Saint Mary’s Hospital set to deliver world-leading genomics project in fight against cancer and rare diseases
NHS England has today announced eleven centres across the
country that will lead the way in delivering the 100,000 Genomes
Project, one of which will be Saint Mary's Hospital,
The three-year project, launched by the Prime Minister earlier
this year, will transform diagnosis and treatment for patients with
cancer and rare diseases.
The initiative involves collecting and decoding 100,000 human
genomes - complete sets of people's genes - that will enable
scientists and doctors to understand more about specific
The project has the potential to transform the future of
healthcare. It could improve the prediction and prevention of
disease, enable new and more precise diagnostic tests, and
allow personalisation of drugs and other treatments to specific
Some participating patients will benefit because a conclusive
diagnosis can be reached for a rare and inherited disease more
quickly, or because a treatment for cancer can be targeted at the
particular genetic change that is present in the cancer. But for a
number of patients, the benefit will be in the improvement in our
knowledge of the influence of genetics on disease and how it is
expressed in an individual, how other people can be helped with
similar diseases in the future, and how different types of tests
can be developed to detect changes beyond the genome.
The 11 designated Genomic Medicine Centres (GMCs) in this wave 1
selection process are based across the country, covering areas
including Greater Manchester, Merseyside, Oxford, Birmingham and
the West Midlands, Southampton, Cambridge and the East of England,
Exeter and the South West Peninsula, and the North East. Over the
lifetime of the project NHS England's ambition is to secure over
100 participating NHS trusts. A further wave of GMCs will be
procured to ensure that there is comprehensive coverage across the
NHS in England.
The GMCs have a track-record of providing excellence in genomic
services and have been evaluated by NHS England to ensure they meet
the requirements to deliver the project.
It is anticipated that around 75,000 people will be involved,
which will include some patients with life threatening and
debilitating disease. Recruitment to the project will begin from
2nd February 2015.
After samples are collected, they will be sent securely to
Illumina who have been procured by Genomics England to sequence the
whole genome and to analyse it. Results will be sent back to the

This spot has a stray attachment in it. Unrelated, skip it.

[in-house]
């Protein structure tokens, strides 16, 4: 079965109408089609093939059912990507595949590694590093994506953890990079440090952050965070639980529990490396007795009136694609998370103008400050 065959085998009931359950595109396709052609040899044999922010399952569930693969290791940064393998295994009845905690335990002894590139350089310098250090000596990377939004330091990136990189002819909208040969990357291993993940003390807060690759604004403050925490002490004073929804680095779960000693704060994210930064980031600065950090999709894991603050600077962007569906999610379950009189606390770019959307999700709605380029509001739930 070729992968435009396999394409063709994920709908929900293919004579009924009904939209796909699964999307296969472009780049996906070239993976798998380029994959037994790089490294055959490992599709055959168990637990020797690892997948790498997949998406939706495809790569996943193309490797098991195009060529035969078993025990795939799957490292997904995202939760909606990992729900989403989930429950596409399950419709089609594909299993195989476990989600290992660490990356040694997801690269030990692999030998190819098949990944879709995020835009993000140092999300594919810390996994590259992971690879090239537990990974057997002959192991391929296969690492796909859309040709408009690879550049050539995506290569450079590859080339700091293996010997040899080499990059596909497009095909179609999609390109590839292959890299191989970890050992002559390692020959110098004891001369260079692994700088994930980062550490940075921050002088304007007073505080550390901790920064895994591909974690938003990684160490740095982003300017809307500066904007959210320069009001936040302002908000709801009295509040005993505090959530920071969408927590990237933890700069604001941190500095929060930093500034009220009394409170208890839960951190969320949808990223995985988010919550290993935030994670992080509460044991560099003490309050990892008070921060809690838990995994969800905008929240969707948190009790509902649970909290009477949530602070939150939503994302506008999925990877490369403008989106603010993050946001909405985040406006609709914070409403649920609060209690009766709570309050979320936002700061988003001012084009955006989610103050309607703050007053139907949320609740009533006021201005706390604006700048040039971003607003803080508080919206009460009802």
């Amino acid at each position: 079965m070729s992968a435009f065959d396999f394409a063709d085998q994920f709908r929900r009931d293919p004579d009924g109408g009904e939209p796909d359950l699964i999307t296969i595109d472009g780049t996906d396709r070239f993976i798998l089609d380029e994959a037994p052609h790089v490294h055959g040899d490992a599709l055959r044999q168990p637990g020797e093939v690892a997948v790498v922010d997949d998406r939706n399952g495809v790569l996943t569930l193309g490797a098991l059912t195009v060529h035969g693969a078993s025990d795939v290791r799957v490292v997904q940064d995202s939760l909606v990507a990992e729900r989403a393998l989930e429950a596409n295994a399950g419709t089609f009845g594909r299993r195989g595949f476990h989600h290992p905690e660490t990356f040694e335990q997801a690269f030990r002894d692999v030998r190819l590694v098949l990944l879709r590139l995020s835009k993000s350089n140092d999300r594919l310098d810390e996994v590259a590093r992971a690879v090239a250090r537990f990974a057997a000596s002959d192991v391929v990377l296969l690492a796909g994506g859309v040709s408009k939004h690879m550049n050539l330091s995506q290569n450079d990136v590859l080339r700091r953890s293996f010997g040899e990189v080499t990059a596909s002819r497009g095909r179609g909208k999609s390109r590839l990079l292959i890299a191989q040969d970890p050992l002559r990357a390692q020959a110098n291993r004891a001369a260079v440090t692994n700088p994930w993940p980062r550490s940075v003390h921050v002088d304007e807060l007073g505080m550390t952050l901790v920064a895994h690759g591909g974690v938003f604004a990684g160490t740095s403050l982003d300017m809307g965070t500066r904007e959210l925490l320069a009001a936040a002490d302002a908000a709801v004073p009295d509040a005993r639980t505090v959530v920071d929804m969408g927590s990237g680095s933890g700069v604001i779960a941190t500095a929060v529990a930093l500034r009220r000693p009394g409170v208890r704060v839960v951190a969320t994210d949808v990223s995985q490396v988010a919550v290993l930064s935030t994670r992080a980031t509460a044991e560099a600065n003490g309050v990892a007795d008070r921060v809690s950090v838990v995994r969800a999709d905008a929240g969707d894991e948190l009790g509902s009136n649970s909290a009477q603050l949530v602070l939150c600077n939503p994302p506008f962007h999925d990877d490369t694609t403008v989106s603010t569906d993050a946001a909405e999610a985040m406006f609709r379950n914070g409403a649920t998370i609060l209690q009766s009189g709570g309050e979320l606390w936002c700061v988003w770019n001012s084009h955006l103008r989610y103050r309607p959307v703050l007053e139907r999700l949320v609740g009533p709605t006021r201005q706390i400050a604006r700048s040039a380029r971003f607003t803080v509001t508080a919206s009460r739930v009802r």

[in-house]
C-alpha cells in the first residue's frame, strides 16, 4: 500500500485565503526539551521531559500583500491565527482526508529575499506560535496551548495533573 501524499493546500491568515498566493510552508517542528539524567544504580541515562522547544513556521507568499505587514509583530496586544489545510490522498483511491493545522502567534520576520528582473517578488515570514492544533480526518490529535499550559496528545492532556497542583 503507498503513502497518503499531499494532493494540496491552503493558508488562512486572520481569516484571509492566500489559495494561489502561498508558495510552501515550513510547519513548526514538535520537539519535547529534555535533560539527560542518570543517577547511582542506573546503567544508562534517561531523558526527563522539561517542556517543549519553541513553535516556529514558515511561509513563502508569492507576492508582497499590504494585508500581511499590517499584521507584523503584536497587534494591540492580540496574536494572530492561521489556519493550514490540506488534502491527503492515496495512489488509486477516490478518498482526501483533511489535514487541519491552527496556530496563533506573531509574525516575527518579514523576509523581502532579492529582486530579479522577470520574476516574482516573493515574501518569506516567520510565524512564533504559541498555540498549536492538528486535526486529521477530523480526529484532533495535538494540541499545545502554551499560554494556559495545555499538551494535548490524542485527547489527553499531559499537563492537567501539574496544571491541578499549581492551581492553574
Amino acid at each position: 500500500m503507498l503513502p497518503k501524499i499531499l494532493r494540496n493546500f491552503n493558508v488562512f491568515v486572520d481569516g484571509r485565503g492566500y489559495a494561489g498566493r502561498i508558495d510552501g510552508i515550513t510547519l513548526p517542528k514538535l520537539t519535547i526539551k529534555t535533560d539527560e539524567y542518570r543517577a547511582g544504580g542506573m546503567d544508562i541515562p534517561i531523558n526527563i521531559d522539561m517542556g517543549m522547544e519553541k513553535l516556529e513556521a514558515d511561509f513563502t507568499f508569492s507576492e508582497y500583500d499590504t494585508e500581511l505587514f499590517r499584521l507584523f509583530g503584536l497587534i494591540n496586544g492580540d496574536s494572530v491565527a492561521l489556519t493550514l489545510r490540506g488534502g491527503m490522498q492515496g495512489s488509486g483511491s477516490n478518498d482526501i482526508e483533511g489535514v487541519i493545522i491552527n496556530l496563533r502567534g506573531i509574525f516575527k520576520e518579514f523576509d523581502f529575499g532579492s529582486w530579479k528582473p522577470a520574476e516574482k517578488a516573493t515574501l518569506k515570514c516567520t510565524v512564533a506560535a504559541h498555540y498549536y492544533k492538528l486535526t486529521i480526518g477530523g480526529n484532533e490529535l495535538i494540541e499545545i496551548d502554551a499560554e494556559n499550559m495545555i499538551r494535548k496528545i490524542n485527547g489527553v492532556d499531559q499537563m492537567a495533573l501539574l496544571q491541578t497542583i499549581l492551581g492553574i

NHS for validation and clinical action.
Professor Bill Newman, Professor of Translational
Genomic Medicine at The Manchester Centre for Genomic Medicine at
The University of Manchester and Honorary Consultant at Central
Manchester University Hospitals NHS Foundation Trust
"The doctors, genetic counsellors, nurses and scientists at the
Manchester Centre for Genomic Medicine at Saint Mary's Hospital and
colleagues at the Christie Hospital in Manchester are delighted to
have been selected to be a Genome Medicine Centre by the NHS. They
plan to work with colleagues at Salford Royal, Wythenshawe and
Pennine Trust Hospitals to use the new type of genetic testing
called whole genome sequencing to find out why some people have
certain types of rare health problems and to treat people with
cancer more effectively.
"The Saint Mary's team and Christie Hospital have already been
part of the successful pilot phase of this project and look forward
to working with their patients and their families to use this new
genetic testing to benefit as many as possible across the North
Professor Sir Bruce Keogh, NHS England's National
Medical Director, said: "This is an
achievable ambition which positions Britain to unlock longstanding
mysteries of disease on behalf of humankind. Embracing genomics
will position us at the forefront of science and make the NHS the
most scientifically advanced healthcare system in the world. This
is the start of a unique, exciting journey that will bring benefits
for patients, for the NHS and for society at large."
The first wave of 11 designated Genomic Medicine Centres
- East of England NHS GMC - designated for both cancer
and rare disease.
Led by Cambridge University Hospitals NHS Foundation Trust.
- South London NHS GMC - designated for both cancer and
Led by Guy's and St Thomas' NHS Foundation Trust.
- North West Coast NHS GMC - designated for both cancer
and rare disease.
Led by Liverpool Women's NHS Foundation Trust.
- Greater Manchester NHS GMC - designated for
both cancer and rare disease.
Led by Central Manchester University Hospitals NHS Foundation
- University College London Partners NHS GMC - designated
for both cancer and rare disease.
Led by Great Ormond Street Hospital NHS Foundation Trust.
- North East and North Cumbria NHS GMC - designated GMC
for rare disease only.
Led by The Newcastle upon Tyne Hospitals NHS Foundation
- Oxford NHS GMC - designated for both cancer and rare
Led by Oxford University Hospitals Foundation Trust.
- South West Peninsula NHS GMC - designated for both
cancer and rare disease.
Led by Royal Devon & Exeter NHS Foundation Trust.
- Wessex NHS GMC - designated for both cancer and rare
Led by University Hospital Southampton NHS Foundation Trust.
- Imperial College Health Partners NHS GMC - designated
for both cancer and rare disease.
Led by Imperial College Healthcare NHS Trust.
- West Midlands NHS GMC - designated for both cancer and
Led by University Hospitals Birmingham NHS Foundation Trust.